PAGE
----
The end of the democratic experiment?

I haven’t posted here in a while, I have been too busy working on my labour of love-The Colonist. I am still hoping it will be ready in the firs quarter of the year for those of you waiting for it. I’ve been doing lots of reading, fiction and non fiction. A recent read is Democracy in Chains: the deep history of the radical right’s stealth plan for America by Nancy Maclean. It was a thought provoking read. I’ll edit the following for a book review on Amazon. I think it is important we consider works like this, and the impacts libertarian thinking and how it might become part of our political and economic landscape.

I have developed a morbid fascination for the trainwreck that is the Trump administration. Over the last few months I have read a number of books and articles on the subject and have also been introduced to works that go some way to explaining why, to an outsider, Americans appear polarised at extreme edges of conservative and liberal schools of thought. I struggle to understand what might have driven huge numbers of people to vote for a man and a movement which appears hellbent on making them second class citizens in their own country, and remove the only option they have to make their collective voices heard; their ability vote.

In reality, we are no different in this country, we are mostly creatures of habit and it is a small part of the electorate which changes the government.

America appears to be experiencing a lurch towards an economy driven by pure free market theology and a desire for individual liberty, whatever this really entails. The key themes seem to have a genesis in the attitude of the original English settlers of America, and the framing of the constitution which enshrined the property rights of the rich, consciously or unconsciously designed to perpetuate the class structure from the old country. This makes it difficult for the poor to improve their state, and leads to their thorough exploitation, and in many ways, active repression. On one hand the people are expected to participate in the free market, but by design they are denied the tools, capital, and opportunities which would allow them to compete on a level playing field, by those who control these levers.

In the 21st century the Libertarian movement has been influencing politicians and lawmakers for decades in order to bring about changes which are aimed at enshrining these rights for the wealthy in the constitution and at state level. The movement recognises the electorate will not willingly vote away their rights and benefits, so they must be removed by sleight of hand, or by blatant trickery and obfuscation. The tactics of the extreme right include blatant lying and miss-representation, and encouraging shock and awe responses to protest and minor crime, (hence the militarisation of the police force and the increasing use of shoot first and ask questions later responses) inventing mechanisms to deny the vote to the poor, and deprive them of an opportunity to a decent free education.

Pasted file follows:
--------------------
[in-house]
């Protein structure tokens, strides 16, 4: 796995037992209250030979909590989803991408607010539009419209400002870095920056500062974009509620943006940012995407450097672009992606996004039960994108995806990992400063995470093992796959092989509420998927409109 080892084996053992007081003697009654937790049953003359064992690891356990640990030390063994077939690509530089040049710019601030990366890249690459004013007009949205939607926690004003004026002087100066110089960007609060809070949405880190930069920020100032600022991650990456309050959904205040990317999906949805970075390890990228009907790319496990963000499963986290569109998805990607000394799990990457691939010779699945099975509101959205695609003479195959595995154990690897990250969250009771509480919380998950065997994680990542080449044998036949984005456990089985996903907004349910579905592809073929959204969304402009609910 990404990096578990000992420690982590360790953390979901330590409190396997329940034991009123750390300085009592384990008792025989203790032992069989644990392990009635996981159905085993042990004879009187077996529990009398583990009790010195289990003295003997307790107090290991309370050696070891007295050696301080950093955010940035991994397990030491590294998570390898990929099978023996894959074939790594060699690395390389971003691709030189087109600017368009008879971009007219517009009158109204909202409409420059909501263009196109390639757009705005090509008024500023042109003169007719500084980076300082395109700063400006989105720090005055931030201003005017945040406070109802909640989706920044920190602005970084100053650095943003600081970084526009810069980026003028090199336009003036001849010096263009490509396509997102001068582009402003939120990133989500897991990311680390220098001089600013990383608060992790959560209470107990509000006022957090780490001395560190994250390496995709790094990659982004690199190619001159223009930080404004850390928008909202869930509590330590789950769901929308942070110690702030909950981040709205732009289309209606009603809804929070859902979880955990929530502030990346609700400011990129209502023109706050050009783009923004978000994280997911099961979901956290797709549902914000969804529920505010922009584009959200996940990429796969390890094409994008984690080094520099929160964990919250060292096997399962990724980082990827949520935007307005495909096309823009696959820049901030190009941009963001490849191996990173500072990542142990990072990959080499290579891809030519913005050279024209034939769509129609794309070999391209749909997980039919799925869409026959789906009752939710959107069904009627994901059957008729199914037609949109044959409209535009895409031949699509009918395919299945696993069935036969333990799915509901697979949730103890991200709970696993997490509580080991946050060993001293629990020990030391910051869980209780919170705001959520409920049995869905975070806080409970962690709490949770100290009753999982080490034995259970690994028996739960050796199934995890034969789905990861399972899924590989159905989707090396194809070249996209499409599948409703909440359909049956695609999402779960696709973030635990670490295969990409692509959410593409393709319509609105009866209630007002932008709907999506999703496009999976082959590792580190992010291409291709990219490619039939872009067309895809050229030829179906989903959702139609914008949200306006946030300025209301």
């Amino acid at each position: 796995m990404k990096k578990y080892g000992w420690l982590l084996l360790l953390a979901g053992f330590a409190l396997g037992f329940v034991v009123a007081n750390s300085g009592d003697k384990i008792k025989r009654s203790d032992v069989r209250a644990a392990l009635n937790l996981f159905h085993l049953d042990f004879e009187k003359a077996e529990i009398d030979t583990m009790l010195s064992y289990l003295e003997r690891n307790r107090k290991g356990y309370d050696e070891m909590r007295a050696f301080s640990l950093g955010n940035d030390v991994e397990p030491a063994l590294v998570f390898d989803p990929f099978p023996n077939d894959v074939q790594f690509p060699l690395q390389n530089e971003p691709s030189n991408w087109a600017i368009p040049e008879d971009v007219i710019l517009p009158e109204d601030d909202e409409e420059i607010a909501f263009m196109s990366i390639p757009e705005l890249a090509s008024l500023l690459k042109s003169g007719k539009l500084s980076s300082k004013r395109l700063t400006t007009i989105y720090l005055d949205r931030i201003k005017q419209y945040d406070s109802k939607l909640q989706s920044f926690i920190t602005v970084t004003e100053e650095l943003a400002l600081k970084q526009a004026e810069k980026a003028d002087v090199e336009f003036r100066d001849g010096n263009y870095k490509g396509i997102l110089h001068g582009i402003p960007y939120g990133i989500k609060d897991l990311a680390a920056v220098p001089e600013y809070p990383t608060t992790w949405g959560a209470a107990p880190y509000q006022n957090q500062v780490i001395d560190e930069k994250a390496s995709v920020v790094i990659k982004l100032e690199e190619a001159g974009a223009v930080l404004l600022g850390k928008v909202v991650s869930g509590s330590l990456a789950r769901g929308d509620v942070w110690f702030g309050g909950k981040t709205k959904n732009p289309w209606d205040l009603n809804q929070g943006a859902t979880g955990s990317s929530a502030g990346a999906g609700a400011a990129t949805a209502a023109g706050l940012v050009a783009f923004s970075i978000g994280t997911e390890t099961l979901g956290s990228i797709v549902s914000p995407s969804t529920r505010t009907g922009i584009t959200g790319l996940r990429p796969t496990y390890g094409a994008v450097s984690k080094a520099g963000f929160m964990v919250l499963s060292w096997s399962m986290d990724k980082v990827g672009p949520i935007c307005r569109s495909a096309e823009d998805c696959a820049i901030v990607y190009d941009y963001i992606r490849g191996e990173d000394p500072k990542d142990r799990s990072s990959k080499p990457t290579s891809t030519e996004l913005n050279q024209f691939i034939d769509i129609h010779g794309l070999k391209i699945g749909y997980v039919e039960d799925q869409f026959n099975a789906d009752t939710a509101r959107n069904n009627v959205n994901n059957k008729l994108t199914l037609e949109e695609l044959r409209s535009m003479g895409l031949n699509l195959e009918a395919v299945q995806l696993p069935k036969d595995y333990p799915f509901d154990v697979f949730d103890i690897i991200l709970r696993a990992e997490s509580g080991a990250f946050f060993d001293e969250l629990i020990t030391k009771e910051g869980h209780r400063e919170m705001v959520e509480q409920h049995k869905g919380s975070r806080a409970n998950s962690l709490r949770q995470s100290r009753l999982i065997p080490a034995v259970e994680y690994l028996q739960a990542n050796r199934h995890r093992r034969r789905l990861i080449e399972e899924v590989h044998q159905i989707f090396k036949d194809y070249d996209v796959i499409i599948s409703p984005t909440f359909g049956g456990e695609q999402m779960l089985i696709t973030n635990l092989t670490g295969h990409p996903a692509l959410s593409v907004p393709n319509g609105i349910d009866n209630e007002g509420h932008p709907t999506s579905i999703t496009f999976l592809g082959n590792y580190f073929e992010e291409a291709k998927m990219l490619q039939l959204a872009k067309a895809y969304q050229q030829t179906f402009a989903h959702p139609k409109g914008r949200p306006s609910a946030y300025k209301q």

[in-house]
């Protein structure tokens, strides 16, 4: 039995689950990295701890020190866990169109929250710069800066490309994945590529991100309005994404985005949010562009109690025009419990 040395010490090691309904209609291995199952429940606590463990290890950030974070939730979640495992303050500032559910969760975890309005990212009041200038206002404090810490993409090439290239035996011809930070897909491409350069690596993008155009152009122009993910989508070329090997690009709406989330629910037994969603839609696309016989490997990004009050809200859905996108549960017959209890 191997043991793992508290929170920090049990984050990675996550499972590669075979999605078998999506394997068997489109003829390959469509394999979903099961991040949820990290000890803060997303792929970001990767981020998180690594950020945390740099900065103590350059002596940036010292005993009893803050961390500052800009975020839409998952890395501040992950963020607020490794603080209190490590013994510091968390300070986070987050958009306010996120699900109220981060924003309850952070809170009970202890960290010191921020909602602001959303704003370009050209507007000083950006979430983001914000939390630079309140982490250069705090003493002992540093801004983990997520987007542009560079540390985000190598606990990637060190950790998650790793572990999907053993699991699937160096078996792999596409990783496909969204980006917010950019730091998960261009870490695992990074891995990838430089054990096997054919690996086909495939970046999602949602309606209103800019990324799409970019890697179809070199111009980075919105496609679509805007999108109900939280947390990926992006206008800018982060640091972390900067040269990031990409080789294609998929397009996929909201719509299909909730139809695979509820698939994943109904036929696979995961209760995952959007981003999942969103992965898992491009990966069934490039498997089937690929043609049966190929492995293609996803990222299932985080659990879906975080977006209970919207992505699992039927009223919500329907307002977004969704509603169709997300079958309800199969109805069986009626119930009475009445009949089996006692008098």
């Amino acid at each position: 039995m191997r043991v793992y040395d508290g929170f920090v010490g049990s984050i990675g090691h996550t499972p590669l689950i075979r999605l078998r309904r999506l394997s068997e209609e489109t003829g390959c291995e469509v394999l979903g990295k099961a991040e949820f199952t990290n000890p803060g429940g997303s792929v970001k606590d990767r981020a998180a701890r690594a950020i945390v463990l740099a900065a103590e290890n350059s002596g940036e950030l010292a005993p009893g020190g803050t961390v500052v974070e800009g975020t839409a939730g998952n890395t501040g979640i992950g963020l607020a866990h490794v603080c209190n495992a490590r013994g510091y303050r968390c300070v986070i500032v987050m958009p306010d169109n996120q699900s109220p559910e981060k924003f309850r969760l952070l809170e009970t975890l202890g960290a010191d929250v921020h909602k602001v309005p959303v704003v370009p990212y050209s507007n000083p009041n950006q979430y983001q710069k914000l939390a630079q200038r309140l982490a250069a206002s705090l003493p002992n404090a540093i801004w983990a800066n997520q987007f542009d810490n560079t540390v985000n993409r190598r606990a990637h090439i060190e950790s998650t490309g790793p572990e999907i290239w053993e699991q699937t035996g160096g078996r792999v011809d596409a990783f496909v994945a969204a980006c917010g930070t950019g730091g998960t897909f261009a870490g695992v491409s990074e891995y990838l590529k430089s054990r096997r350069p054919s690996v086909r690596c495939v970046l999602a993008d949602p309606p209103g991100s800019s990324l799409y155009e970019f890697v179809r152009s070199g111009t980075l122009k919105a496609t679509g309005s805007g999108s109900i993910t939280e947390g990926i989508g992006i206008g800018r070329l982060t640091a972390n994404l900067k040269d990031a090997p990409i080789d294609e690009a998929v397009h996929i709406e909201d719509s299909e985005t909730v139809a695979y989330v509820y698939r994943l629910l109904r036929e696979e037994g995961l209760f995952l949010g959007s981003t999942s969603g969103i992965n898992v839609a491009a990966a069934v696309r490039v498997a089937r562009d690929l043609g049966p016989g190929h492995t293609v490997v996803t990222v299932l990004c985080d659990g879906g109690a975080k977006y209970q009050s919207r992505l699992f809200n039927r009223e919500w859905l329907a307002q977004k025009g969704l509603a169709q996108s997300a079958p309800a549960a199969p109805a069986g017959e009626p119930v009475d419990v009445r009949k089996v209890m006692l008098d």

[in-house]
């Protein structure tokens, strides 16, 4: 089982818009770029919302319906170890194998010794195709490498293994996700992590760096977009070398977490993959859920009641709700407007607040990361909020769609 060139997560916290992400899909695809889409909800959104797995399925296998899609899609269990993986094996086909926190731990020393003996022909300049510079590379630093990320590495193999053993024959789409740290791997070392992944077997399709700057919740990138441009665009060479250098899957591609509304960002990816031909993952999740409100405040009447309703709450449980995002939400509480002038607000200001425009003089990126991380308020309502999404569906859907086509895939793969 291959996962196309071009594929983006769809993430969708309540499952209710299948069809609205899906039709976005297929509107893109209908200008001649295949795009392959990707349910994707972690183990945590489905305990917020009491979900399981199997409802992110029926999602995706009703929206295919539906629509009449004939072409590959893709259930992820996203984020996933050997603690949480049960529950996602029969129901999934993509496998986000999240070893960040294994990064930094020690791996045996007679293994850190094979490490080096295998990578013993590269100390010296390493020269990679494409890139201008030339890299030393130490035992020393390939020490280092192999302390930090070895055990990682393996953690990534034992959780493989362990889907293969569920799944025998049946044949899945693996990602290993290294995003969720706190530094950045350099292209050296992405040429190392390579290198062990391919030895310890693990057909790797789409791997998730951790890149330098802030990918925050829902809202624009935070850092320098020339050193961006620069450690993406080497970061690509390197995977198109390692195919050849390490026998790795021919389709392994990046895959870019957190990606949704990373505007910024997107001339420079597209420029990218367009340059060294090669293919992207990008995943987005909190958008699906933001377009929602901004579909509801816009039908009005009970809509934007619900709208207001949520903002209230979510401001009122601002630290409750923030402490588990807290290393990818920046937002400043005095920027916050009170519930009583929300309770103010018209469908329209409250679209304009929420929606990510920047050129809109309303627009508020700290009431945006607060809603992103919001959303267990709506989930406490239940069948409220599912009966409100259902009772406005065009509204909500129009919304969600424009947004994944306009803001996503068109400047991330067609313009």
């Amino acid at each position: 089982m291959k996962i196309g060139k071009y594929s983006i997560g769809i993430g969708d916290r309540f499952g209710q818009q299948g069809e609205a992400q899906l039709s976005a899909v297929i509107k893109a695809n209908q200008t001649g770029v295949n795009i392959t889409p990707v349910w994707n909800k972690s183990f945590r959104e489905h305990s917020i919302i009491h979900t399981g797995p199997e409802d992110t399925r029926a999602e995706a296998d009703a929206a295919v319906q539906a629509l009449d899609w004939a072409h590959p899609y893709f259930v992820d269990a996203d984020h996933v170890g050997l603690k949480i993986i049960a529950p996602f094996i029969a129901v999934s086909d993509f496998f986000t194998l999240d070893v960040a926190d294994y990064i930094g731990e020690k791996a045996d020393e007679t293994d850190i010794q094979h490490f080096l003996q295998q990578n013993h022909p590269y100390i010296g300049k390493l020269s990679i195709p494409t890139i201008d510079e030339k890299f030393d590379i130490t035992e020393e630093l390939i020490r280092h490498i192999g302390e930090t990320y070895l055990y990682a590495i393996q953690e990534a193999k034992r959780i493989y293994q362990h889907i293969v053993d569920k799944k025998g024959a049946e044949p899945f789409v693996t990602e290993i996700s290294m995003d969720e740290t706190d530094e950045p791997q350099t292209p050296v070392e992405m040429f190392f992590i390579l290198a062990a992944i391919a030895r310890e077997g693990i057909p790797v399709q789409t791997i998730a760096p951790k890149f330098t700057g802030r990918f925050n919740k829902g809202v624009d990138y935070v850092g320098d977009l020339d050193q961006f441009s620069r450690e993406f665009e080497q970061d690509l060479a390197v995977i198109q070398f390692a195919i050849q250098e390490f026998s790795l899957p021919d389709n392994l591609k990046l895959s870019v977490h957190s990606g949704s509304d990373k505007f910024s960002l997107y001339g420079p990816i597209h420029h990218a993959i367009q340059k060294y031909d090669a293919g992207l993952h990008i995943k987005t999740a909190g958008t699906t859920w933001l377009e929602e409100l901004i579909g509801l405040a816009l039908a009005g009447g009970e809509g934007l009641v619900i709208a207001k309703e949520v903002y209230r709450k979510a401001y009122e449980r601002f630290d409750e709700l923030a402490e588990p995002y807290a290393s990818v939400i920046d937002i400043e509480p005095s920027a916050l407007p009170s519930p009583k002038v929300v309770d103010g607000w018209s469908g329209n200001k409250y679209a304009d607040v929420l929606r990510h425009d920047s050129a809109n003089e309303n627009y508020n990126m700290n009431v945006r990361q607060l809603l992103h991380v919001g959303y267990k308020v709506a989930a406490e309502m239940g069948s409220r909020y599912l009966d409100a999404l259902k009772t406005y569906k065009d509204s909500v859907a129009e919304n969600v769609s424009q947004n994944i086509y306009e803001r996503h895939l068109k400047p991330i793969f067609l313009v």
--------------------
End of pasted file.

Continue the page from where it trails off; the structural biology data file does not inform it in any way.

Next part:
Maintaining liberty would go hand in hand with reducing or eliminating spending on the provision and regulation of basic services to the greater population – housing, education, healthcare and basic wage protections in the workplace. Basic protections for the population, and standards for the services they consume, are viewed as being anti-business, un productive and socialistic, and the free men (and women) should not have to support, with their taxes, the less productive section of the population in a forced transfer of wealth. Looked at through a cynical lens, the leaders of this movement seem hell bent on creating an oligarchy aimed at protecting their wealth and power at any cost.

Of course, the premise the pure free market will reward effort and ensure people are prepared and plan for the ups and downs we all experience in life, and the government shouldn’t be required to provide a safety net, is complete and utter bollocks. In the real world we know that safety nets are necessary, protections are required to avoid wanton exploitation of the weak by the rich and powerful, to ensure fair terms and conditions for all those who for some reason can’t compete in and maintain a decent market return for their efforts.

What this Libertarian fantasy also completely ignores, is the impact of increasing automation and digitisation in the work place and the loss of real jobs and the ability of people to find jobs. At some point there will need to be a complete global rethink of how our economies work and how we will provide decent, sustainable livelihoods for populations which will never have employment in the sense people of my generation understand today, and still fairly reward entrepreneurship.

Its all very well for Libertarians to fantasise about their pure marketplace, but they don’t appear to have thought through what happens if nobody is around to purchase the goods and services they produce.

In a perverse way, Trump, disorganised and seeming to lack any coherent policy, might in years to come be viewed as a saviour simply because of the ineptitude of his regime to pass any major policy changes and blocking these groups from turning America into a modern version of the Empire through inertia. One where wealth and power are concentrated in the hands of a very small minority, at the expense of everyone else. The flip side of is he could be remembered as the great enabler of America’s great leap backwards into the dark ages.


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